• Signage at the property that makes it easy to find the on-site manager
  • On-site flyer boxes with current rental information

Does the property look good?

 Tenants and owners both judge a book by its cover. The potential tenant will drive on by if:

  • The property does not look clean and picked up
  • The property looks worn out and needs touch-up paint
  • The asphalt looks old and the parking lot is not seal coated
  • The landscaping is tired, overgrown or packed with litter
  • The decks are cluttered
  • The rental units are not cleaned, do not smell great and are not rent-ready
  • The manager is not available

Behind the Scenes

Like a movie director, a property manager has to direct many pieces of the puzzle to get a property to operate properly.

  • Property owners want to see monthly checks
  • They want clear reporting/accounting systems that help them track the progress of their properties
    • Rent roll
    • Balance sheet
    • Profit and loss reporting
    • Aged receivable reporting
    • Clear monthly property summaries
  • They want their property manager and vendors to be honest

This week a client told me a story of a competitor who spent $30,000 on repairs to properties. They even supplied the bills. But when the owner inspected the property unit by unit, the repairs were not completed. Appliances were billed for but not installed, nor were the floor repairs.

Property managers should:

  • Have excellent, reliable vendors who are licensed and bonded
  • Make sure invoices are clearly marked by unit
  • Spot check property inspections to prove that the work has been completed as invoiced
  • Have vendor policies in place that protect clients, properties, and the property manager
  • Make sure vendors get paid on time. Vendors that are not paid on time don’t have the financial resources to do the job right the next time

Excellent property managers:

  • Train their staff continuously in the following areas:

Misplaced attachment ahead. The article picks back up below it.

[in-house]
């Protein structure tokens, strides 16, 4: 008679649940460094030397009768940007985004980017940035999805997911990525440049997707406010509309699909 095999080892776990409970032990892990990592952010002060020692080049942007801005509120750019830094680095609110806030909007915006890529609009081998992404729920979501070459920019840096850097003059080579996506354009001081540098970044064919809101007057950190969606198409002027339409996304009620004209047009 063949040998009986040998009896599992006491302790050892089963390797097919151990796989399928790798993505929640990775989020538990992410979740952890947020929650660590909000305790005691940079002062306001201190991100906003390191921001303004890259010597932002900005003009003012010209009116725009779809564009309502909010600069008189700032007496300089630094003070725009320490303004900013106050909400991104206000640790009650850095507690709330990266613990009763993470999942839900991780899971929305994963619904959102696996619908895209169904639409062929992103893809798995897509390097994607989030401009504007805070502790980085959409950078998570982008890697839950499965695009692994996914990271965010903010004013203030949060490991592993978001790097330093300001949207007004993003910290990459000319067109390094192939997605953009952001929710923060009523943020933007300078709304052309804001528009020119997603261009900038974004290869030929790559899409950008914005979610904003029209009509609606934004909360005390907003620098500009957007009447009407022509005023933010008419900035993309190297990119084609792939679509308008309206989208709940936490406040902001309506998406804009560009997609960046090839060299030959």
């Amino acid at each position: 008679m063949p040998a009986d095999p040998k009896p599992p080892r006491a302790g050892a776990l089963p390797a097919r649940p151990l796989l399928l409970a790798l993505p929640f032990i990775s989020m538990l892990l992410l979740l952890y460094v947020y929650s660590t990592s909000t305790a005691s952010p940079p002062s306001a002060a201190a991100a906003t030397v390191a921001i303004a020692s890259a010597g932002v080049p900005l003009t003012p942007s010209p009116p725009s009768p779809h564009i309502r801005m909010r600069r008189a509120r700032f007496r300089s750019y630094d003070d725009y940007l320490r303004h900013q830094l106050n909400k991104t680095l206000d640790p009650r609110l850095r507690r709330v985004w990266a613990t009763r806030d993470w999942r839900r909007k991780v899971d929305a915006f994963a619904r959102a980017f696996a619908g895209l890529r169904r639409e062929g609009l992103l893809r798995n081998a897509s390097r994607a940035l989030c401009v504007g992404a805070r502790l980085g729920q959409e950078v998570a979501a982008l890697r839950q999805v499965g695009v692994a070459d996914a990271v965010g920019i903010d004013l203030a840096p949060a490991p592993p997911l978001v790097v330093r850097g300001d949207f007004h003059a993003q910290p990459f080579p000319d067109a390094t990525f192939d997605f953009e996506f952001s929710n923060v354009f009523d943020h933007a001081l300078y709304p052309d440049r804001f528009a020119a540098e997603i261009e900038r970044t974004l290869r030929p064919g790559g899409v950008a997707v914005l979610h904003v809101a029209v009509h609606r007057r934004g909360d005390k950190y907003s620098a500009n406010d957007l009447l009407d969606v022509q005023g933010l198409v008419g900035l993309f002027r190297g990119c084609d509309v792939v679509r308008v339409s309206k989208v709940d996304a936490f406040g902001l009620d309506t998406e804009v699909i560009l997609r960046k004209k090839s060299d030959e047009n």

• Customer service
    • Landlord-Tenant laws
    • Federal laws
    • Maintenance terminology
    • Emergency response
    • Use of property management software and technology

The “right” property manager focuses on:

  • Preventative maintenance
  • Staff availability 24 hours a day – 365 days a year
  • Planning ahead:
    • Using an annual management plan
    • Developing an annual budget and managing to that budget
    • Using experience to help set a property into the marketplace so it can compete for new tenants, increase value through careful expenditures, well-planned property upgrades and rental increases

All of these items build the basis for a consistent and thoughtful property management process, but one person cannot do them all by themselves. It takes the right property management company, with the right infrastructure, vision and team of professionals.

Successfully coordinating these items with the client’s priorities in mind makes for an exemplary property manager and property management company. Property owners in search of a property manager can use this summary as a checklist to establish a short list of companies that meet their needs. Good research should lead to good results.

Does that mean you will be hiring the least expensive property manager in the marketplace? Probably not. 

To maintain all of the above policies and procedures takes time, staff, experience and money. A low-cost provider will have a hard time delivering these items on a consistent basis. Rest assured, the marketplace can deliver competitively priced property managers who do an excellent job. It is these property managers who will be consistently focused on increasing the value of your property.

Sperry Van Ness® property managers are dedicated to providing excellent service. To read about the benefits of franchising for property managers, click here.

SVN PM Value Prop

Hold On While I Rock the Boat: What Happens to Your Tenants When You Sell Your Building